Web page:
Pliny also tells Trajan that, “many people of all classes, ages, and regions of his province are infected by this contagious superstition.”[vi] VanVoorst credits this source fairly by claiming that Pliny’s writings do not bear independent witness to Jesus independent of Christianity. “What is related about Christ confirms two points made in the New Testament: first, Christians worship Christ in their songs (Phil. 2:5-11; Col. 1:15-20; Rev. 5:11,13), and second, no Christian reviles or curses Christ (1 Cor. 12:3). Pliny, however, shows no knowledge of Christian writings in his letter.”[vii]

Pliny bears witness to the practices of Christianity and the persecution from the government. However, he offers no contribution to the historical Jesus.  As a result, he is equivalent to any other historian writing about Greek mythology. Just because a historian writes about a certain group worshipping a god or gods, this does not validate the existence of their god or gods.


The Roman writer Gaius Suetonius Tranquillus (ca. 70-ca. 140) practiced law in Rome and was a friend of Pliny the Younger. He published a book Lives of the Caesars, which covers the lives and careers of the first twelve emperors, from Julius Caesar to Domitian.[viii] In the fifth section of Lives of the Caesars, Suetonius reports how emperor Claudius treated several people during his reign. The quote claimed to support Jesus Christ is as follows, “He (Claudius) expelled the Jews from Rome, since they were always making disturbances because of the instigator Chrestus.”[ix]

VanVoorst claims that “Christus” often found confusion with “Chrestus,” by non-Christians. Furthermore, the Codex Sinaiticus (fourth century) spells Christian with an -“eta” in all three New Testament occurrences of the word (Acts 11:26, 26:8; 1 Pet 4:16).[x] In particular, “Christians” were also referred to as “Chrestians.” I find VanVoorst most convincing for the possibility of the connection to Jesus Christ when he claims that ‘Chrestus’ “does not appear among the hundreds of names of Jews recorded by the Roman catacomb inscriptions and other sources, yet was a familiar Gentile name. He concludes that this opens the door to the possibility that Suetonius may have confused Christus for Chrestus.”[xi] On the contrary, Bart Ehrman notes that Suetonius is probably referencing an individual “Chrestus” and Jesus’ followers, since Jesus of the Gospels was executed twenty years prior to the riots.[xii] My conclusion rests on the possibility of a reference to Jesus Christ here, however advances no farther than speculative evidence.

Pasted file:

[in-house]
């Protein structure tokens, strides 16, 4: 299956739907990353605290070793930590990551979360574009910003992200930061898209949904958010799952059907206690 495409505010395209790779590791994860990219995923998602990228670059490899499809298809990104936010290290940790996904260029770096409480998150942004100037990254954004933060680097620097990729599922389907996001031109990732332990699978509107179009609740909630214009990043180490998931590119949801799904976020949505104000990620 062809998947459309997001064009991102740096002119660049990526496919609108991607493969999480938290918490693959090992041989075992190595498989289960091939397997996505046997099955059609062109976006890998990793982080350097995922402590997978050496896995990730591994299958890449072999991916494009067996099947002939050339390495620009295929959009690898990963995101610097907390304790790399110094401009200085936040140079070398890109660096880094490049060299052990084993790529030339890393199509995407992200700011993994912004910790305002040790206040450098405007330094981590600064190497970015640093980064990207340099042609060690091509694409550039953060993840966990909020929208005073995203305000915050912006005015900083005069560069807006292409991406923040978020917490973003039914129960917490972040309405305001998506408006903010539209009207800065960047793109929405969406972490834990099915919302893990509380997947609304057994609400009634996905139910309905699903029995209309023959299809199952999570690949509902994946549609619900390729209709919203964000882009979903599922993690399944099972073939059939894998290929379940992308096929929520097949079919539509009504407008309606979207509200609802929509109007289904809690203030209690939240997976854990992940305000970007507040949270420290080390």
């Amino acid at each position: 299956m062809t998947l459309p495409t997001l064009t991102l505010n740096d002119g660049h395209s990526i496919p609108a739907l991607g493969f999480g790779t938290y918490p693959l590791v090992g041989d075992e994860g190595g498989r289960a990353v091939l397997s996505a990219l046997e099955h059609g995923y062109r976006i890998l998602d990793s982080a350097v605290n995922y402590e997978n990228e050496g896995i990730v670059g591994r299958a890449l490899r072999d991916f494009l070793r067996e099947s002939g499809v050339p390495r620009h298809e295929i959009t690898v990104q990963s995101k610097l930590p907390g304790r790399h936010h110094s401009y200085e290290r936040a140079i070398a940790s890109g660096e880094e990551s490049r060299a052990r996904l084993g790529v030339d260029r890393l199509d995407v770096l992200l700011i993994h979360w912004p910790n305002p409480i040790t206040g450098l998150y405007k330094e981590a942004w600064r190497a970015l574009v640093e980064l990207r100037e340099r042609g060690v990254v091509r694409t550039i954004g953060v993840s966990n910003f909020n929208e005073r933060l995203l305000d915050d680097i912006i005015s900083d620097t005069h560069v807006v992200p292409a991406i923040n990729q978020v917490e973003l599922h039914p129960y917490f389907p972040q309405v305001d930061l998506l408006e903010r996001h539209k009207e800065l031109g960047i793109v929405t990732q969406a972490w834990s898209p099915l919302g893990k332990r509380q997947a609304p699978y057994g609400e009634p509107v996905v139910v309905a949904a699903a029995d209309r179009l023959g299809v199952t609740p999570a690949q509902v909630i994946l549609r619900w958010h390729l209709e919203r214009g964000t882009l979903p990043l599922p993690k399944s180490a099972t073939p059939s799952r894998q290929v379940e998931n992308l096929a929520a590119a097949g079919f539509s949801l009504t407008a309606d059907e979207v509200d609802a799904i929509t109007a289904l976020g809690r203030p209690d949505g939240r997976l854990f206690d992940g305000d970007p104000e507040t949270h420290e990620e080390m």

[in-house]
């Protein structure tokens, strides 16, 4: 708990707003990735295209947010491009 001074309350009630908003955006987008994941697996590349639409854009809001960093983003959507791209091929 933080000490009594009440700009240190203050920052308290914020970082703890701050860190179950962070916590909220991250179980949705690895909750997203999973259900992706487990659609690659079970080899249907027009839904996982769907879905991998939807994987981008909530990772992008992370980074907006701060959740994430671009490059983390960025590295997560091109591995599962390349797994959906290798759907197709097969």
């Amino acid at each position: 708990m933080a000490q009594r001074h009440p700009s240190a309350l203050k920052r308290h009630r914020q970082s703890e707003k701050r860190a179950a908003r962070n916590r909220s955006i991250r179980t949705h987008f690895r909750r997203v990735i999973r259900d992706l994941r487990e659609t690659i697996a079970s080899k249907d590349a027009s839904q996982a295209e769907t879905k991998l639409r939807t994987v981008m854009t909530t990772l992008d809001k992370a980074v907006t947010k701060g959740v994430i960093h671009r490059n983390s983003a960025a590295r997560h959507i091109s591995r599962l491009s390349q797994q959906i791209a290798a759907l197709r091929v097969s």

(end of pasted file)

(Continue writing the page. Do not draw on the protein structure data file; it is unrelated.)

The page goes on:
As a Roman historian, Tacitus is most famously known for the Annals, which covers the Roman Empire from 14-68 C.E. and includes information about the reign of Nero. He records Nero’s probable arson of Rome in order to implement his own architectural designs and how he passed the blame to Christians as a ready scapegoat. As a result of this blame, Nero heatedly persecuted Christians and Tacitus wrote the following about this, “But neither human effort nor the emperor’s generosity nor the placating of the gods ended the scandalous belief that the fire had been ordered. Therefore, to put down the rumor, Nero substituted as culprits and punished in the most unusual ways those hated for their shameful acts, whom the crowd called “Chrestians.” The founder of this name, Christ, had been executed in the reign of Tiberius by the procurator Pontius Pilate.”[xiii]